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Design guide to help establish recycling parks

26 September 2008

Design guide to help establish recycling parks

A new design guide will help with setting up Resource Recovery Parks where New Zealanders can drop off unwanted appliances and goods instead of dumping them at landfills, Environment Minister Trevor Mallard said today.

"The Resource Recovery Park Design Guide was funded by the government and developed by the waste industry and engineering consultants. It helps local authorities and commercial waste companies setting up resource recovery parks. It describes key actions and criteria for the establishment, design and operation of the facilities," he said at the launch of the Resource Recovery Park Design Guide at Trash Palace in Porirua.

"The Labour-led government wants to encourage sustainable behaviour. Kiwis are getting better and better at recycling, and this raises the bar for finding good uses and new markets for recycled and recovered material, preferably here in New Zealand.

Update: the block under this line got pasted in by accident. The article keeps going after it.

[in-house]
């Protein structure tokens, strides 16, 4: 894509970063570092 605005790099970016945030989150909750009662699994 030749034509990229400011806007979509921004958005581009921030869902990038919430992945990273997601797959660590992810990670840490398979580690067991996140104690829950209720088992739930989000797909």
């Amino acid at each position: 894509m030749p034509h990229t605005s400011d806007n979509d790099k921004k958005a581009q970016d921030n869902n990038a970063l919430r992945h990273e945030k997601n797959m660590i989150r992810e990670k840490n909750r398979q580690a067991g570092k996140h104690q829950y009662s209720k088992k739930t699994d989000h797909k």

"At a resource recovery park, recyclable materials such as appliances, furniture or household recyclables are collected and sorted for reuse or recycling, and valuable components can be recovered. This means that less material goes to landfills, and there is a more efficient utilisation of resources that would otherwise be wasted.

"The guide fits with the purpose of new legislation, the Waste Minimisation Act, which focuses on reducing waste through activities such as resource recovery, recycling and avoiding waste in the first place.

"With the Waste Minimisation Act in place, I expect that demand for resource recovery parks will rise.

"When products become ‘priority products’ under the Act, certain manufacturers, importers and retailers will have to take responsibility and reduce the waste and the environmental impacts from their products," Trevor Mallard said.

"Resource recovery parks will help in establishing the infrastructure we need to take our waste minimisation efforts to the next level. And the easier we can make it for all parties to set up such an infrastructure - the more valuable resources we will divert from landfills," Trevor Mallard said.


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